UVA defines a single Address Space, where CUDA takes care of  the synchronisation when the addresses are physically not on the same memory space. The developer has to give ownership to or the CPU or the GPU, so CUDA knows when to sync memories. It does need CudeDeviceSynchronize() to trigger synchronisation (see image).


From AnandTech, which wrote about Unified (virtual) Memory:

This in turn is intended to make CUDA programming more accessible to wider audiences that may not have been interested in doing their own memory management, or even just freeing up existing CUDA developers from having to do it in the future, speeding up code development.

So its to attract new developers, and then later taking care of them being bad programmers? I cannot agree, even if it makes GPU-programming popular – I don’t bike on highways.

From Phoronix, which discussed the changes of NVIDIA Linux driver 331.17:

The new NVIDIA Unified Kernel Memory module is a new kernel module for a Unified Memory feature to be exposed by an upcoming release of NVIDIA’s CUDA. The new module is nvidia-uvm.ko and will allow for a unified memory space between the GPU and system RAM.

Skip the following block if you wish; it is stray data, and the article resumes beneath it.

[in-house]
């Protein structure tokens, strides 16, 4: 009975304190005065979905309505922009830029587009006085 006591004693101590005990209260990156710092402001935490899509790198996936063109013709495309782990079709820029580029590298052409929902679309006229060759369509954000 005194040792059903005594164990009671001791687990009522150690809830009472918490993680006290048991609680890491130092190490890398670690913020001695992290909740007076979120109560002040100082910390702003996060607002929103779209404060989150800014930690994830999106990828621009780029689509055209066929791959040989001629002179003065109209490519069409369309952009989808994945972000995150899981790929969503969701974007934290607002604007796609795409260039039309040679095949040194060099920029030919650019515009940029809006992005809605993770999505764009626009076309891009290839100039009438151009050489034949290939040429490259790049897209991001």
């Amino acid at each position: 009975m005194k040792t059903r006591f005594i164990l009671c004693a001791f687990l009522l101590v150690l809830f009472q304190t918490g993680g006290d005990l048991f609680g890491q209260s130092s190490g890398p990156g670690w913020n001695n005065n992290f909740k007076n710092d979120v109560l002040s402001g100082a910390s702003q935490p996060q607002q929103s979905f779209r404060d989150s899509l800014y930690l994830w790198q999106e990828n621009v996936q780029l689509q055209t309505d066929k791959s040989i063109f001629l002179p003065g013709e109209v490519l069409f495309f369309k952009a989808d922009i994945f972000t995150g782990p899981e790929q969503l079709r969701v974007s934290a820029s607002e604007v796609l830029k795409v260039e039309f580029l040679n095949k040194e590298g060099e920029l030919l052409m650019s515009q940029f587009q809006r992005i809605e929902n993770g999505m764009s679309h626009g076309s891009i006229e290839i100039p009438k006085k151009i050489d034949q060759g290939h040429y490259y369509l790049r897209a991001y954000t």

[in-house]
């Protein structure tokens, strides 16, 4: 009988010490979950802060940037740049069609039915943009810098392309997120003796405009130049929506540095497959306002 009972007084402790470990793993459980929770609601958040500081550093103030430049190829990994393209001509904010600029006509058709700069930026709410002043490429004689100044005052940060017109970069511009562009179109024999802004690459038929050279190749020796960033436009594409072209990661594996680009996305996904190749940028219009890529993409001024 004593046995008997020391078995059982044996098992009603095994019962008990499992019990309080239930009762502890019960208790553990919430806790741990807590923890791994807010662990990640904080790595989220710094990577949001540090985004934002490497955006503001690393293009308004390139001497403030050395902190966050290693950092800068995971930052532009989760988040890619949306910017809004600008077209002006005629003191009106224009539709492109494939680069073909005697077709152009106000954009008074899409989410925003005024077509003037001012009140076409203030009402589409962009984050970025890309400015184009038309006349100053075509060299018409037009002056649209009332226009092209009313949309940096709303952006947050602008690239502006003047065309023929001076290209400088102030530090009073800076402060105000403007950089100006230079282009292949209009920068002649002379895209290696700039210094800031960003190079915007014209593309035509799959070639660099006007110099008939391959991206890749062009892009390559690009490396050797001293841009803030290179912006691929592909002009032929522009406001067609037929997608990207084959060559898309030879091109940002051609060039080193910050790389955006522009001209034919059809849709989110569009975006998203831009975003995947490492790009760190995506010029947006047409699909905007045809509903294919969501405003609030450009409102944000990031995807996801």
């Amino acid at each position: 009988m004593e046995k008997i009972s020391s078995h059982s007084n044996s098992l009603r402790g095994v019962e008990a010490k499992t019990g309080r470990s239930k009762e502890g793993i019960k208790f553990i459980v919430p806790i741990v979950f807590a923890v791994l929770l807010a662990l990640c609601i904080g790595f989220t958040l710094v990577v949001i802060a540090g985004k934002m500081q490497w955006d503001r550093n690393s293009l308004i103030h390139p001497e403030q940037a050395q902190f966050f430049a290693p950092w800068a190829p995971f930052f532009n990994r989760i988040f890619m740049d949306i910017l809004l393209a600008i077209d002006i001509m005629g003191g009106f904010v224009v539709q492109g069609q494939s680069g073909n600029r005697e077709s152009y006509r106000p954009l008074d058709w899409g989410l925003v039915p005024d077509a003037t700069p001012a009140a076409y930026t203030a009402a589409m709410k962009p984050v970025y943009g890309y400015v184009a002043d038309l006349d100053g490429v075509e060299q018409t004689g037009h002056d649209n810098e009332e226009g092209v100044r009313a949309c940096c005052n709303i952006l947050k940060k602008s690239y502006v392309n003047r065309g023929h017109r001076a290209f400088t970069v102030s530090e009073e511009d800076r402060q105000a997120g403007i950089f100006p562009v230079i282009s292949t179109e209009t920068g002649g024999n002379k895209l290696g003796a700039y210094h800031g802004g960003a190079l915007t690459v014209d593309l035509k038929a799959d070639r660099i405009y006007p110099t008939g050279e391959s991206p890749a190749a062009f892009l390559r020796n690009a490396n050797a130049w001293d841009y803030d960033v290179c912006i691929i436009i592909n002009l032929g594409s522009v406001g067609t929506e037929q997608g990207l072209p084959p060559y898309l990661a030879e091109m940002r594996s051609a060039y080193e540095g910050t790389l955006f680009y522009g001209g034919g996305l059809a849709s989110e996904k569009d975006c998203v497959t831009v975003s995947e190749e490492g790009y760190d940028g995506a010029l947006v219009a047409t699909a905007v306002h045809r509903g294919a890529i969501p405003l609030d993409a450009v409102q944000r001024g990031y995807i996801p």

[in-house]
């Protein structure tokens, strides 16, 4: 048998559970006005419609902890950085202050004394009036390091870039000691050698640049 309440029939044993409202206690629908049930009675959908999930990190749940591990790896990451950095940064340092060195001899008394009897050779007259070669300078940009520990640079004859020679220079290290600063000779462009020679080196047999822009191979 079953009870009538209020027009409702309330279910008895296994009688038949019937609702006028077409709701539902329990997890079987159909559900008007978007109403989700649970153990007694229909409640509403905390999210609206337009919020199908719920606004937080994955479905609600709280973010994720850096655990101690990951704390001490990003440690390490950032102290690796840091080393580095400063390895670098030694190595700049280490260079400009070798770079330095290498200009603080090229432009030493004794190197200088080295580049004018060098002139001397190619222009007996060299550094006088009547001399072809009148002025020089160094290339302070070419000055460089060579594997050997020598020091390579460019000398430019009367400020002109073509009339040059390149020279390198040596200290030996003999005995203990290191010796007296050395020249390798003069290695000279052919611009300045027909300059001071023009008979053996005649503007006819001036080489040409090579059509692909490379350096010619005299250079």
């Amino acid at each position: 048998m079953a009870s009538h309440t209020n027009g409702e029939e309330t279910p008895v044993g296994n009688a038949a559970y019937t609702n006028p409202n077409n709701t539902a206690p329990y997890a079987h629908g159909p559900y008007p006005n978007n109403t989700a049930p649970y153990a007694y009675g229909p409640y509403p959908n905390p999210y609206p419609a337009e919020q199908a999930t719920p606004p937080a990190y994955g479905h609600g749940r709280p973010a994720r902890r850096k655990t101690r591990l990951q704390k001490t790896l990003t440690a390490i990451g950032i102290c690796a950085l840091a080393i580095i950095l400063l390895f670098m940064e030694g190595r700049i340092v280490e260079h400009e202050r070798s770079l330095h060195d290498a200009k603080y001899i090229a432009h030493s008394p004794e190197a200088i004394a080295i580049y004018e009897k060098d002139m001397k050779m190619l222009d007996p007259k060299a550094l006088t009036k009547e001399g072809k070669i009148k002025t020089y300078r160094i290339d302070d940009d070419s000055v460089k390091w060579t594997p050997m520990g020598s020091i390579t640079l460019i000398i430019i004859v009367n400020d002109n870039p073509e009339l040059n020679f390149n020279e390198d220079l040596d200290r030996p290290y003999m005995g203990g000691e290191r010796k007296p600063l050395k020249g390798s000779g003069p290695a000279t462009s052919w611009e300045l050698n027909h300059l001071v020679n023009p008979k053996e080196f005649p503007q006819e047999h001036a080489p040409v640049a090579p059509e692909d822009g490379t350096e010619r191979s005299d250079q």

So it is UVM 2.0, but without any API-changes. That’s clear then. It simply matters a lot if it’s true or virtual, and I really don’t understand why NVIDIA chose to obfuscate these matters.

In OpenCL this has to be done explicitly with mapping and unmapping pinned memory, but is very comparable to what UVM does. I do think UVM is a cleaner API.

Let me know what you think. If you have additional information, I’m happy to add this.


Altera has just released their optimisation guide for OpenCL-on-FPGAs. It does not go into the howto’s of OpenCL, but assumes you have knowledge of the technology. Niether does it provide any information on the basics of Altera’s Stratix V or other FPGA.